Latest World Trade Center Search Began Before Environmental Tests

Workers spent several days digging through World Trade Center debris recently in a search for human remains before health officials tested the air and soil, officials said Tuesday.

Though the mayor said the environmental tests performed Monday revealed no toxins, some critics said they should have been done immediately.

The tests on material pulled from manholes on the site's edge were negative for asbestos and other threats, Mayor Michael Bloomberg said.

"We always err on the side of making sure that the people that are working there are safe," Bloomberg said.

But that doesn't satisfy some workers who have claimed that exposure to the debris at the trade center site has sickened thousands since Sept. 11, 2001.

"How many times you gotta learn?" said Marvin Bethea, a paramedic who said he got chronic asthma from working at the lower Manhattan site in the days after the terrorist attack. "They should have been properly geared up. They should have first have had someone come in there and test the air."

A group of Consolidated Edison utility employees began work Wednesday on a manhole at the site; construction workers discovered human bones in the debris on Thursday. Since then, about two dozen workers daily have been digging through several manholes in the area for possible remains.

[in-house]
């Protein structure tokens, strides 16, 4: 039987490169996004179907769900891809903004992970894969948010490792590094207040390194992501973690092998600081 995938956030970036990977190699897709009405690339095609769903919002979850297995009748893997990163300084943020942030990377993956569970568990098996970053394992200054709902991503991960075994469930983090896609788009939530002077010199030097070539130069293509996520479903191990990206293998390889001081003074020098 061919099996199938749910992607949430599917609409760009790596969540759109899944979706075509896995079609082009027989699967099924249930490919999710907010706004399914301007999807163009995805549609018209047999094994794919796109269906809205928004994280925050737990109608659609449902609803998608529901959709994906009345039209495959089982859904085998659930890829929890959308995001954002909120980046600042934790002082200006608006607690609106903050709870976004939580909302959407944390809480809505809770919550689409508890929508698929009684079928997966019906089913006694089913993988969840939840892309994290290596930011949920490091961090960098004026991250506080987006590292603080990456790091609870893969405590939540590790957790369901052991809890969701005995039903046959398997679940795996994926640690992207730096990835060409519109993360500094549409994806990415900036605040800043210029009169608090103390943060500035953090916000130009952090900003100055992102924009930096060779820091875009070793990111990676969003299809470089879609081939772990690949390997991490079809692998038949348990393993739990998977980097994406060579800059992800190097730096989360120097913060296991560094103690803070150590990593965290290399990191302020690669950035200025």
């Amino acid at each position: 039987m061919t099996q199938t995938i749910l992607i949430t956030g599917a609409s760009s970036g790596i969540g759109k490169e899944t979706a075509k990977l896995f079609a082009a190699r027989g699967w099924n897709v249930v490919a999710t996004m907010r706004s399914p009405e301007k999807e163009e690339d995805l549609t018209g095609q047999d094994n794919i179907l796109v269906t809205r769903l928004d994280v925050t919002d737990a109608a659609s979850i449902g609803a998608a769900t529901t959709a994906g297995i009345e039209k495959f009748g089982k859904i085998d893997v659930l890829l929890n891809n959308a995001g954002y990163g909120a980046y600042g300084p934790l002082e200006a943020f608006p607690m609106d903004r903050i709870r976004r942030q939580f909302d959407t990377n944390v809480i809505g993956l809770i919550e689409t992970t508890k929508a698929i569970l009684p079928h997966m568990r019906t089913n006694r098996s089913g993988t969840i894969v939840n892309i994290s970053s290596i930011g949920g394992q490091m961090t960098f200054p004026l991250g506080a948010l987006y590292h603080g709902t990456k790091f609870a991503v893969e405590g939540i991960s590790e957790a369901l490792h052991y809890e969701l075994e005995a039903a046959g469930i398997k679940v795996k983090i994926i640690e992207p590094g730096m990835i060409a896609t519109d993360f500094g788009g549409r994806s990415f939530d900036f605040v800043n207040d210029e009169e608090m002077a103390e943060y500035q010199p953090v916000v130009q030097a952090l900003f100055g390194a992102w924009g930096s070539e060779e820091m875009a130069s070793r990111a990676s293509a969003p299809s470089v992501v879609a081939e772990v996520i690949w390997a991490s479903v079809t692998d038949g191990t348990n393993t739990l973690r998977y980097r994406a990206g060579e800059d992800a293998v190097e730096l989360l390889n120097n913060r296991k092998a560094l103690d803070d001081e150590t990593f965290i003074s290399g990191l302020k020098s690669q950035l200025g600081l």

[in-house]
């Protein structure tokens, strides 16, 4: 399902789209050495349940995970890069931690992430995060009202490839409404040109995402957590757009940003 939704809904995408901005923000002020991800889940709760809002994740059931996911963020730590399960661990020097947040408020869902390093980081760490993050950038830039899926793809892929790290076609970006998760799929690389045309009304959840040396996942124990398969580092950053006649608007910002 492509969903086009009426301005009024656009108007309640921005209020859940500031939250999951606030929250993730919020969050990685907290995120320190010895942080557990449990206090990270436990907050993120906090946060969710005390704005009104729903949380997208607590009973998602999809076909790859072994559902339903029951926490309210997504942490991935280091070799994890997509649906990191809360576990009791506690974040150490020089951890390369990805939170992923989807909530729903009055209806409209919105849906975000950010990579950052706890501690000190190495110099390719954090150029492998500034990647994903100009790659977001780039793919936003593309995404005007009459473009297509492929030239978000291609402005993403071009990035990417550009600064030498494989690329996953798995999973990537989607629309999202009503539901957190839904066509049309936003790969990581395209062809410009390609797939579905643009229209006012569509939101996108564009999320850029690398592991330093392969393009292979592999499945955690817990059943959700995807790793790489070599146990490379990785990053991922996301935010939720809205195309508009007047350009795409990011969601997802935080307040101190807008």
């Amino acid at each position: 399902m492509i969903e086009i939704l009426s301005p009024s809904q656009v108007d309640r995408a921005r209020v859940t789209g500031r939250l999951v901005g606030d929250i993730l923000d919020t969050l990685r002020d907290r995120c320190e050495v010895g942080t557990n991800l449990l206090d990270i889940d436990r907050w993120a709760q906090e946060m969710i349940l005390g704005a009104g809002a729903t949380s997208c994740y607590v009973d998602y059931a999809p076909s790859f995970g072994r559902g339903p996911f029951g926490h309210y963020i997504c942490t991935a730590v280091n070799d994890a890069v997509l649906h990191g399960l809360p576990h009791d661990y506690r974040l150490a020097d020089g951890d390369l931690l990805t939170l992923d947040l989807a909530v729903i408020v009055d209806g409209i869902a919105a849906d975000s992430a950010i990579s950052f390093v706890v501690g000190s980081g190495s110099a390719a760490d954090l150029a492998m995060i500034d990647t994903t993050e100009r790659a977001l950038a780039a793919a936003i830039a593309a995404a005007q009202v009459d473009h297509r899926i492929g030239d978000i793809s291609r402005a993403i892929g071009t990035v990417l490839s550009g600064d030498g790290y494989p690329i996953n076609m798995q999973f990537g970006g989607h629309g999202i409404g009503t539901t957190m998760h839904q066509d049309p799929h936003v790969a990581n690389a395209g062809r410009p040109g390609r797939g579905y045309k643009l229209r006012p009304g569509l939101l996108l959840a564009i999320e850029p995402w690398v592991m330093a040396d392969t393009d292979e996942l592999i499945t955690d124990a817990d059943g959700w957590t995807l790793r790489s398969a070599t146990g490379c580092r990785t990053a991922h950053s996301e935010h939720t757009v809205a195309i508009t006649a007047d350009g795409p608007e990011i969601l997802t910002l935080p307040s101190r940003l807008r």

The Port Authority of New York and New Jersey, which owns the site and had overseen the manhole work, called in the U.S. Occupational Safety and Health Administration on Monday "to ensure the safety of the project for the workers," spokesman Steve Coleman said.

Officials said the tests weren't sought until the work became more extensive.

As of Tuesday, the searchers were wearing protective suits and face masks, officials said. The search ended a couple of hours early on Monday to complete tests of air and soil, officials said. The search resumed Tuesday.

OSHA spokesman John Chavez said federal standards require protection from asbestos and other toxic substances, and "that would appear to be a common concern at this site."

A recent study has concluded that 70 percent of ground zero workers developed respiratory problems after working there; a lawsuit filed by thousands of workers and residents charges they were sickened by debris and dust that contained pulverized concrete, asbestos and other toxins.